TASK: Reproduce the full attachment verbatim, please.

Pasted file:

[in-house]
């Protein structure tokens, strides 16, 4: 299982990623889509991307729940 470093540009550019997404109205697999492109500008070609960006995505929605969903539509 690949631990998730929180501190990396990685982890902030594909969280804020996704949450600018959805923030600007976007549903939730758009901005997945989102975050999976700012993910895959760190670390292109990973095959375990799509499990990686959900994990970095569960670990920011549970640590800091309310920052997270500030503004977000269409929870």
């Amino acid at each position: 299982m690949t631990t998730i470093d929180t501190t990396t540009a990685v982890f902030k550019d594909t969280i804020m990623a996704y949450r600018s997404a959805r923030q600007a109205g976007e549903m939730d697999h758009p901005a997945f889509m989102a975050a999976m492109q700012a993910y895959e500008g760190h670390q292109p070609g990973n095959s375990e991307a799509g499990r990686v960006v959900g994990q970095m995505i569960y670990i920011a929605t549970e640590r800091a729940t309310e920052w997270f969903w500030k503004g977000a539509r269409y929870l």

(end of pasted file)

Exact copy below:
[in-house]
């Protein structure tokens, strides 16, 4: 299982990623889509991307729940 470093540009550019997404109205697999492109500008070609960006995505929605969903539509 690949631990998730929180501190990396990685982890902030594909969280804020996704949450600018959805923030600007976007549903939730758009901005997945989102975050999976700012993910895959760190670390292109990973095959375990799509499990990686959900994990970095569960670990920011549970640590800091309310920052997270500030503004977000269409929870």
């Amino acid at each position: 299982m690949t631990t998730i470093d929180t501190t990396t540009a990685v982890f902030k550019d594909t969280i804020m990623a996704y949450r600018s997404a959805r923030q600007a109205g976007e549903m939730d697999h758009p901005a997945f889509m989102a975050a999976m492109q700012a993910y895959e500008g760190h670390q292109p070609g990973n095959s375990e991307a799509g499990r990686v960006v959900g994990q970095m995505i569960y670990i920011a929605t549970e640590r800091a729940t309310e920052w997270f969903w500030k503004g977000a539509r269409y929870l």